BALTIMORE, NOV. 8 -- Silver Spring accountant Joel D. Davis was sentenced in federal court today to 15 years in prison for conspiring to murder an Internal Revenue Service agent who was auditing his books.
As friends and supporters in a packed courtroom gasped and wept, Davis was ordered imprisoned for an additional three years for masterminding an insurance scam in 1980 to burn down a vacation resort he owned in New York.
The man he hired to set the fire had testified that Davis told him to scrawl antisemitic graffiti on the walls of buildings at the Torahtowne summer resort to deflect suspicion from Davis. There was also testimony at Davis's trial last spring that he paid arsonists to burn down the old Yeshiva High School on Kemp Mill Road in Wheaton in 1977.
As U.S. District Judge Walter E. Black Jr. imposed the combined 18-year sentence, Davis's shoulders slumped, but he showed no other emotion.
Black called the murder scheme a "matter of great severity" that justified a heavy penalty. The maximum sentence for conspiring to murder a federal agent is life imprisonment, a sentence rarely imposed. Prosecutors said Davis will be eligible for parole in nine to 12 years.
"I am terribly sorry for what I did and for the harm I caused to others," said Davis in a statement read by his attorney, Joshua R. Treem. "Somewhere I stumbled, and I deeply regret those actions."
Davis, 48, was ordered to report to prison Jan. 7. Black permitted him to remain free on a $250,000 bond secured by property belonging to Davis family members. Davis, who has dual U.S.-Israeli citizenship, surrendered his passports several months ago.
Today's sentencing brings to an end a decade-long saga of intrigue and legal maneuvering in which Davis was implicated in both the arson and murder schemes before he moved to Israel in 1982.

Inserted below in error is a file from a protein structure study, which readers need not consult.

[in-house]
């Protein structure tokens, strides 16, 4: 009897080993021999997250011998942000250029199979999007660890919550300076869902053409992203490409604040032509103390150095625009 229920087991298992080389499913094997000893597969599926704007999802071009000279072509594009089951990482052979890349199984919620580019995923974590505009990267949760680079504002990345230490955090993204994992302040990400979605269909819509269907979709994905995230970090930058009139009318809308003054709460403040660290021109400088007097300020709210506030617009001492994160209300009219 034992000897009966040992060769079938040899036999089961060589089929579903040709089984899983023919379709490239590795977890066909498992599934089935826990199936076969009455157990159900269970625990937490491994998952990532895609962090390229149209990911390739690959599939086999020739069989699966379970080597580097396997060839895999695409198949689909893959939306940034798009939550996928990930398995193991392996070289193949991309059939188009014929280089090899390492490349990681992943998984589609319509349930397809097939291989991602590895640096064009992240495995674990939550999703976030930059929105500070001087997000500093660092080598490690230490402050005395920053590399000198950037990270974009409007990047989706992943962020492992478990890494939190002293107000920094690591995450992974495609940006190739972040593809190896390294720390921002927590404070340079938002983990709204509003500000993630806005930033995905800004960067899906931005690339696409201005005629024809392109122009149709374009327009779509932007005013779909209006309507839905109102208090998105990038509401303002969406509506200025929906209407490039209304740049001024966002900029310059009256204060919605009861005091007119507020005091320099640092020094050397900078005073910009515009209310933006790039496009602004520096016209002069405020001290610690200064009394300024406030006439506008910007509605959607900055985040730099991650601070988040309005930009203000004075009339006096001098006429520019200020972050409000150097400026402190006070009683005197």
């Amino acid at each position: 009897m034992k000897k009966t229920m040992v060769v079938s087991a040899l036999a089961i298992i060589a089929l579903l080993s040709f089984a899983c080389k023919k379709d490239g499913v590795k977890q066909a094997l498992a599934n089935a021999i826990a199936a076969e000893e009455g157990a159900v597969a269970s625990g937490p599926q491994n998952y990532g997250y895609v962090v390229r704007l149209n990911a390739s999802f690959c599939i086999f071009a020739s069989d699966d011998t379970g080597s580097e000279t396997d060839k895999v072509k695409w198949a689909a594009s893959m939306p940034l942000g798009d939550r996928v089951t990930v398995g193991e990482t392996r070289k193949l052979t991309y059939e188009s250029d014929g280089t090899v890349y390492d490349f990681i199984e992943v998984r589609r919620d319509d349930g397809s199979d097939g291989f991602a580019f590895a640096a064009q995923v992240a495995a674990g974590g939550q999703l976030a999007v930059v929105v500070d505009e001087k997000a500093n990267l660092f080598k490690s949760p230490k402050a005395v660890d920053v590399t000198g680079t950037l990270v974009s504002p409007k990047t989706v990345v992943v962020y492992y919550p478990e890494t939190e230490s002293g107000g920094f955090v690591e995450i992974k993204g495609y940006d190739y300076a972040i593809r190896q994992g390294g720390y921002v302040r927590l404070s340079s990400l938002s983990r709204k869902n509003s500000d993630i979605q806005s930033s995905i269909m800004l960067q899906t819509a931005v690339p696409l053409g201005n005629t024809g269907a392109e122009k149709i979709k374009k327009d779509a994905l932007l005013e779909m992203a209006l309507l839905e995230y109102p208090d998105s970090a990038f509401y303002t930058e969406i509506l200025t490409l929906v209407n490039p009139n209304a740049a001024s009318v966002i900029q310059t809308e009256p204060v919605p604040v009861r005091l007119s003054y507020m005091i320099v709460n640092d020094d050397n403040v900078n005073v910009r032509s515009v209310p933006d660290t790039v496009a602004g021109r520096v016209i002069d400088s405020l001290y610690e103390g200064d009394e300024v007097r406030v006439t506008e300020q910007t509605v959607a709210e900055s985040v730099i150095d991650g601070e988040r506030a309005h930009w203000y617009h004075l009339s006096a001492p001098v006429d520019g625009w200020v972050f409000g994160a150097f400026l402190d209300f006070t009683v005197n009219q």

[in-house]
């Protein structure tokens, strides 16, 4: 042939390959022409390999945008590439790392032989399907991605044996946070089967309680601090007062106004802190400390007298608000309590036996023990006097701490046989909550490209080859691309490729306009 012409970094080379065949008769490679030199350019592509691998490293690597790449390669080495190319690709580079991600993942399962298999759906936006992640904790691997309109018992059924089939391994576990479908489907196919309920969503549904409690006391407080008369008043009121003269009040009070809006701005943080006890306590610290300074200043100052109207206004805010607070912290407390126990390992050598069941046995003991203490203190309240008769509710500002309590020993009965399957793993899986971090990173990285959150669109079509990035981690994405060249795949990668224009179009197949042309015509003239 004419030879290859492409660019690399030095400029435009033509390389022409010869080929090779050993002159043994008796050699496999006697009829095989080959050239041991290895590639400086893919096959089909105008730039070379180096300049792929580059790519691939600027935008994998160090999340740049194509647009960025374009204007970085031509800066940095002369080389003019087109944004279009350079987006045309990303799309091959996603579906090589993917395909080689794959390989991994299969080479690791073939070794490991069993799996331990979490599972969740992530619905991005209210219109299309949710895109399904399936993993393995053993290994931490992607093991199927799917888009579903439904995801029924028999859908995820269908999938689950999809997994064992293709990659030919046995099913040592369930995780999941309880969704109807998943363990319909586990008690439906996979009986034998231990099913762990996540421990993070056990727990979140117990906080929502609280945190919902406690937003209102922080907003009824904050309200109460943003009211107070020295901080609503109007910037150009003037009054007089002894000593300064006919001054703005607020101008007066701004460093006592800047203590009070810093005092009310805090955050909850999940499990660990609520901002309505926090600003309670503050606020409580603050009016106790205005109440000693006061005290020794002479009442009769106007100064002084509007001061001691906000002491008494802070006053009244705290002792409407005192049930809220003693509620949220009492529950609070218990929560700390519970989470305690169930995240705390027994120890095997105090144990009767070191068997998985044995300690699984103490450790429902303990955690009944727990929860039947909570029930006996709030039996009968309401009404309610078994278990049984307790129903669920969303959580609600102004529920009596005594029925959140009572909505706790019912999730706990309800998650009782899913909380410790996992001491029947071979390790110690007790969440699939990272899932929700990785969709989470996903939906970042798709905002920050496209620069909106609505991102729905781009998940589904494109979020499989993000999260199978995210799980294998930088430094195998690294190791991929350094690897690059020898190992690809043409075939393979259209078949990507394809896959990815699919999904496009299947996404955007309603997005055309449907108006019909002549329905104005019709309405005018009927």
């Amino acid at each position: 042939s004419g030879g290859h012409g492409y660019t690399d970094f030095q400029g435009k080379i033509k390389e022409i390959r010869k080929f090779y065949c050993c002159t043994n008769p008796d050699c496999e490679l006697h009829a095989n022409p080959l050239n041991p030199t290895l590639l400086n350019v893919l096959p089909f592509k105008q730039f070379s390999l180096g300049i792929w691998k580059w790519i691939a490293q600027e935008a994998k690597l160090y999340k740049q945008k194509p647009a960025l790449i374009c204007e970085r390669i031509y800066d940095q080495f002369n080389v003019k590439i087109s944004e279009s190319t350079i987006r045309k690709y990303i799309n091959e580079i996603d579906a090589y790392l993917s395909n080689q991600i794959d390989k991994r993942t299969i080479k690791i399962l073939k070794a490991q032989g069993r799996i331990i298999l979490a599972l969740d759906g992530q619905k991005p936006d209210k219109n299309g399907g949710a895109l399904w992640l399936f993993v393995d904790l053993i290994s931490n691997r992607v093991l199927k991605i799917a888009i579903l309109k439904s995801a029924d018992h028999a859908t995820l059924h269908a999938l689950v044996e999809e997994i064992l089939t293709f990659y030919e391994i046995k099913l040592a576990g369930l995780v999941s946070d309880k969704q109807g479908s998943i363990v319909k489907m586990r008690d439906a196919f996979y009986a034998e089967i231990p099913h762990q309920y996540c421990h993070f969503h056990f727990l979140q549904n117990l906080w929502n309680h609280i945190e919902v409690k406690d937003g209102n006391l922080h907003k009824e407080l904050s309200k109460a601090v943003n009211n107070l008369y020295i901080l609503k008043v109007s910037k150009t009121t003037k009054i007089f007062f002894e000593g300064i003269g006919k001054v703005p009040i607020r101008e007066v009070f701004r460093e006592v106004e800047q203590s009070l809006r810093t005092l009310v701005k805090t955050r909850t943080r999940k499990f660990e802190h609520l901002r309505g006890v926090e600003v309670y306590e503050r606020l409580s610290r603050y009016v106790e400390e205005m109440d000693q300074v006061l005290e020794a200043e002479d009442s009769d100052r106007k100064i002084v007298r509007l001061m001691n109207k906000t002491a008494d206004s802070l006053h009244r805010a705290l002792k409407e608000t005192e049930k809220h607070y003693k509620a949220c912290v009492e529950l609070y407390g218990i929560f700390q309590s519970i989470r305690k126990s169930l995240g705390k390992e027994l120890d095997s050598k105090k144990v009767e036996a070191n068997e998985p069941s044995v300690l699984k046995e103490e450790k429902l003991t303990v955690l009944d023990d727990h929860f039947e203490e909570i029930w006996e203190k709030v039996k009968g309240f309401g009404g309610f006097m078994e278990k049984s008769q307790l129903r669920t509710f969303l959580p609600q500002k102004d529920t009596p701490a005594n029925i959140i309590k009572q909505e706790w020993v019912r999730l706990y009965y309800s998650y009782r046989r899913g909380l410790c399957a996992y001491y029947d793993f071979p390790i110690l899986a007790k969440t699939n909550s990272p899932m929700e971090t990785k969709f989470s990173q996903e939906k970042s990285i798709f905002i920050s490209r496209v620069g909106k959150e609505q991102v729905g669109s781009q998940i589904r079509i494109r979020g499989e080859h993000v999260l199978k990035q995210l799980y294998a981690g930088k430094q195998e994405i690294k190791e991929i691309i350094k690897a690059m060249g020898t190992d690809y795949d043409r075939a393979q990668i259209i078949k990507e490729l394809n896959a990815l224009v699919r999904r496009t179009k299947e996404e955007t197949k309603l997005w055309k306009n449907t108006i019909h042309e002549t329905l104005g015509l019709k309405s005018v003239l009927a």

There, he lived with his family, set up a retail ice cream business and became an Israeli citizen before being arrested in 1987. He fought extradition but was returned to the United States in October 1989.
According to prosecutors Gregg L. Bernstein and Peter M. Semel, Davis hired the same three men for both the murder scheme and the arson.
One of them, convicted felon Douglas L. Sanders, 51, was paid $20,000 by Davis to kill IRS agent W. Stewart Connard, who was auditing Davis's tax returns in 1980, according to Bernstein and Semel.
The agent, they said, had discovered irregularites in several tax-shelter partnerships Davis had set up for himself and relatives. Sanders hired two confederates, Robert Lee Smithson and Johnny Zarou, to carry out the killing, the prosecutors said, but before it could be done, Smithson was arrested by Montgomery County police on an unrelated charge and began confessing to the murder plot.
Sanders was arrested and convicted in 1982. Davis moved to Israel just before Sanders's trial.
Once brought back to the United States, he pleaded guilty in the plot. He also was convicted of arson-related racketeering in hiring Sanders to burn down the resort 50 miles north of New York City to collect $168,000 in insurance on the property.
Bernstein contended at today's sentencing that Davis fled to Israel at least in part to avoid prosecution. Treem said Davis moved when he "perhaps realized that he could not reconcile what he had done with his moral and religious upbringing."
Treem characterized Davis as a religious man deeply involved in charitable and eductional work in the Jewish community. But prosecutor Bernstein said he used the checking accounts of such organizations "for his own personal expenses" and even paid Sanders from the accounts.
Now destitute, according to Treem, Davis also is a target of the IRS, which says he owes nearly $1 million in back taxes and penalties.